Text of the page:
In this new post published on May 30, 2016 at Tax Analysts, Ms. Bugnion collaborates with U.S. tax lawyer Paula N. Singer to explain the problems experienced by Americans abroad who have pensions in their country of residence.
This new article explains:
1. The problem – how U.S. tax laws destroy the value of the “foreign pension” as a “pension” at all
2. The treatment of non-U.S. pensions under various U.S. tax treaties (underscoring now tax treaties are very different)
3. The proposal – how the Internal Revenue Code can be simply amended to fix this simple but painful problem.
Below you will find the PDF of this must read article. Please note that this article appears on CitizenshipSolutions.ca under the following conditions:

Permission is for this one use and is contingent on properly crediting the article to the respective authors and to Tax Analysts as the original publisher. Using the PDF attached above covers proper attribution. Any other requests would need to be addressed separately.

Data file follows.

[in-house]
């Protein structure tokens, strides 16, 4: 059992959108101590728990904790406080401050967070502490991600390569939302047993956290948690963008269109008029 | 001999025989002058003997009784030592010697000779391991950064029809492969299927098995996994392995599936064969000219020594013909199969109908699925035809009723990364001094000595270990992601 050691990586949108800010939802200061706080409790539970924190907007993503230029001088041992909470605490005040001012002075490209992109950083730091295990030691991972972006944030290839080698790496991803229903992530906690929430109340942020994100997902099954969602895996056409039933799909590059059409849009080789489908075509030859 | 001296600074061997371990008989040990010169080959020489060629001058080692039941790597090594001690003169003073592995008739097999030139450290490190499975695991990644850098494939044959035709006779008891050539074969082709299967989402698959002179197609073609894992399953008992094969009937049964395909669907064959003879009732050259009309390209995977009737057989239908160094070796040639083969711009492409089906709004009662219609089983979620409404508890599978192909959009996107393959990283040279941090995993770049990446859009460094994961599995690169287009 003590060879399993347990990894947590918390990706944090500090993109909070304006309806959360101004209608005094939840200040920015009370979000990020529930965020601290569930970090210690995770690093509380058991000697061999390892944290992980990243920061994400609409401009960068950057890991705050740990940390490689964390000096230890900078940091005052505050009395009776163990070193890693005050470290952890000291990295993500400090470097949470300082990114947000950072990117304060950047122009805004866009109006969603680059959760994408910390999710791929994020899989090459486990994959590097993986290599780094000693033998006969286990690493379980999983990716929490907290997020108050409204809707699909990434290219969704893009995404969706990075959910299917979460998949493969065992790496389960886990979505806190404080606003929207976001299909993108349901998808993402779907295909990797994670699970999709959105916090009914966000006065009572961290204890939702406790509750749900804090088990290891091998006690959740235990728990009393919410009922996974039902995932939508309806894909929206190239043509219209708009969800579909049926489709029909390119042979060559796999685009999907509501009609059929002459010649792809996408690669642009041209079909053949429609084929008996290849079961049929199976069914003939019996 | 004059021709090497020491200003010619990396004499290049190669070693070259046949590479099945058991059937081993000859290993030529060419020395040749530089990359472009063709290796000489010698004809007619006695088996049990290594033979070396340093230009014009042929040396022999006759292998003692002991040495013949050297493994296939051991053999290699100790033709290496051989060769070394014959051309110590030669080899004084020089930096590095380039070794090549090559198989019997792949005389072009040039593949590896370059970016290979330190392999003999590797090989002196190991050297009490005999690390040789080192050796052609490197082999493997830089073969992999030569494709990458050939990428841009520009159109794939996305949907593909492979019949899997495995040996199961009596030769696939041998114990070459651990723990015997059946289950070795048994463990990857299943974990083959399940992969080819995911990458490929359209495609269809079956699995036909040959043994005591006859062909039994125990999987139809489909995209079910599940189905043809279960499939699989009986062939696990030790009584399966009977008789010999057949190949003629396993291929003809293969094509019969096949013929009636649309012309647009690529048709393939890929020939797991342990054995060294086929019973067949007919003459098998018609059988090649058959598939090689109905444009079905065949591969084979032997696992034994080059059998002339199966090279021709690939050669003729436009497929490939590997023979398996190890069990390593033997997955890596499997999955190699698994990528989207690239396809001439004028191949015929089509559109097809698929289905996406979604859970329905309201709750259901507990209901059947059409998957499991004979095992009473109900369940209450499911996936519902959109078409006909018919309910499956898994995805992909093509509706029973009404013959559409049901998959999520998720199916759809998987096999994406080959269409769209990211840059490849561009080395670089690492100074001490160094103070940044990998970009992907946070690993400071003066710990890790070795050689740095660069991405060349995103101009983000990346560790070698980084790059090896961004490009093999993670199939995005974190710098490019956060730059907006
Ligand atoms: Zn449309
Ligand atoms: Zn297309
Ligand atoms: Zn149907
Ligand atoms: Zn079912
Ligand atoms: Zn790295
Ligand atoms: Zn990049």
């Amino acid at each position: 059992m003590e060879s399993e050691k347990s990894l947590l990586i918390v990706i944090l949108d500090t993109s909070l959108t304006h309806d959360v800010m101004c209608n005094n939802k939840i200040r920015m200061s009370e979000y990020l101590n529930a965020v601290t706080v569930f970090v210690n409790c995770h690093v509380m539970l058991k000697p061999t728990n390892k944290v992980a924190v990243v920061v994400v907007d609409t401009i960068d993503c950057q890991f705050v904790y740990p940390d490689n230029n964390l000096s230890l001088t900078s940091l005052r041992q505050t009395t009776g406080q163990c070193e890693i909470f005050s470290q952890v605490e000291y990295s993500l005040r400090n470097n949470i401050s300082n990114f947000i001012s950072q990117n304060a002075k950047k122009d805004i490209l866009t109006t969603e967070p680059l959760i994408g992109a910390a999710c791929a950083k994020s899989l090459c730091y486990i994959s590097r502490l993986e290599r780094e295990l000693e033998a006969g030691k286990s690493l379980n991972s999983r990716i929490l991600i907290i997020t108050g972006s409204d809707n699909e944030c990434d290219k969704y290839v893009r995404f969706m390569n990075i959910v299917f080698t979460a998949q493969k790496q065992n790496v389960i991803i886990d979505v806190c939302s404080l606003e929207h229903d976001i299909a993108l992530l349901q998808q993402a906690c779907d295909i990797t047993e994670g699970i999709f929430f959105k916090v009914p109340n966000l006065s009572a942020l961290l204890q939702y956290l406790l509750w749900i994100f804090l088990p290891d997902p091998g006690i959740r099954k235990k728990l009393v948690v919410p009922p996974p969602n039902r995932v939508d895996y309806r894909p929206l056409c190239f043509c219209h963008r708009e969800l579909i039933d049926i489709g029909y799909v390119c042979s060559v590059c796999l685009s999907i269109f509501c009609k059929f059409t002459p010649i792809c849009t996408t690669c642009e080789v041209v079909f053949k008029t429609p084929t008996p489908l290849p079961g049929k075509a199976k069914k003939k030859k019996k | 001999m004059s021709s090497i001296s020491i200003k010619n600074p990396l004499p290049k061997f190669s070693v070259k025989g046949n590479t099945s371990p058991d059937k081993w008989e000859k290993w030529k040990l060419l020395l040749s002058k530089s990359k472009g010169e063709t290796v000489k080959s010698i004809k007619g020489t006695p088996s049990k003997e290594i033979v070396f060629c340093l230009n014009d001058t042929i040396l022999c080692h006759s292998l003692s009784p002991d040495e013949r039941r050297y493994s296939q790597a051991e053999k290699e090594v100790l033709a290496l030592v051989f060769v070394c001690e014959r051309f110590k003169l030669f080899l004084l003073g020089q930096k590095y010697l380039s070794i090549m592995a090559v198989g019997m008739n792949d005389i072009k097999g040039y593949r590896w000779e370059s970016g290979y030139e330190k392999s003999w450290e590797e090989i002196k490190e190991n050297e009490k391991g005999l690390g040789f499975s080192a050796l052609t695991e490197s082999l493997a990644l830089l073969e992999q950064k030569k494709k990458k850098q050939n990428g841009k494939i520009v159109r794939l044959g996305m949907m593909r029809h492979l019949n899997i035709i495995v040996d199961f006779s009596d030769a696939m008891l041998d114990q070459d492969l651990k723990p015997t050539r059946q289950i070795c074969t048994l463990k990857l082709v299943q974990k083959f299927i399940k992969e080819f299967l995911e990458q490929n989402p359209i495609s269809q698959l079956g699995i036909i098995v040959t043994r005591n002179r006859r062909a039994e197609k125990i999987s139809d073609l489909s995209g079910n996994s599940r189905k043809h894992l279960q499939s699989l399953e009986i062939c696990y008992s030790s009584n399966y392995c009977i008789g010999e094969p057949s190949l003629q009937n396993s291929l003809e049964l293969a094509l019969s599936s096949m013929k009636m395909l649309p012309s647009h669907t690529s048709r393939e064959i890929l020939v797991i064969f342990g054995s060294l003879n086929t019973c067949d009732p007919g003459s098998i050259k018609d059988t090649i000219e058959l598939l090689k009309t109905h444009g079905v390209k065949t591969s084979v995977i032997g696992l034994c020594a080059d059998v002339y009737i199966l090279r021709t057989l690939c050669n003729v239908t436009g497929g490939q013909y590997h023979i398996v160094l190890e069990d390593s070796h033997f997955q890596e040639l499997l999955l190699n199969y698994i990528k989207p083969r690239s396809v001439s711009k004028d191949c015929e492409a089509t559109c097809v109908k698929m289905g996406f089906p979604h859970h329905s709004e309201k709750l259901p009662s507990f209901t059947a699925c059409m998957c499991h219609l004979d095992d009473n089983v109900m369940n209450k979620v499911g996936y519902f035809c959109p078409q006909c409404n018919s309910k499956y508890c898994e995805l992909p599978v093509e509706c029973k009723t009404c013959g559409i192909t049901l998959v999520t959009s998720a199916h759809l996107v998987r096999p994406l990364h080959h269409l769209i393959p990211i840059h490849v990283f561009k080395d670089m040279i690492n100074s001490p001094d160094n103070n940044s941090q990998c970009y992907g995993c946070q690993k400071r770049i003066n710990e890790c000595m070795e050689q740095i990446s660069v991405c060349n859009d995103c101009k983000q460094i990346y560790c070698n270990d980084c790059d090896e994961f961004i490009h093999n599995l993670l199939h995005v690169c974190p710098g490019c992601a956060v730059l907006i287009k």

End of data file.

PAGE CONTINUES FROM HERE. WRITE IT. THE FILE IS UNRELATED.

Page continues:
Bugnion-Singer (05-30-2016)
John Richardson

Why Boris Johnson must relinquish US citizenship on the occasion of his appointment as British Foreign Minister

A recent post (July 7, 2016) on this blog began with:
Prologue – U.S. citizens are “subjects” to U.S. law wherever they may be in the world …


Yes, it’s true. In 1932 (eight years after the Supreme Court decision in Cook v. Tait), Justice Hughes of the U.S. Supreme Court, in the case of Blackmer v. United States ruled that: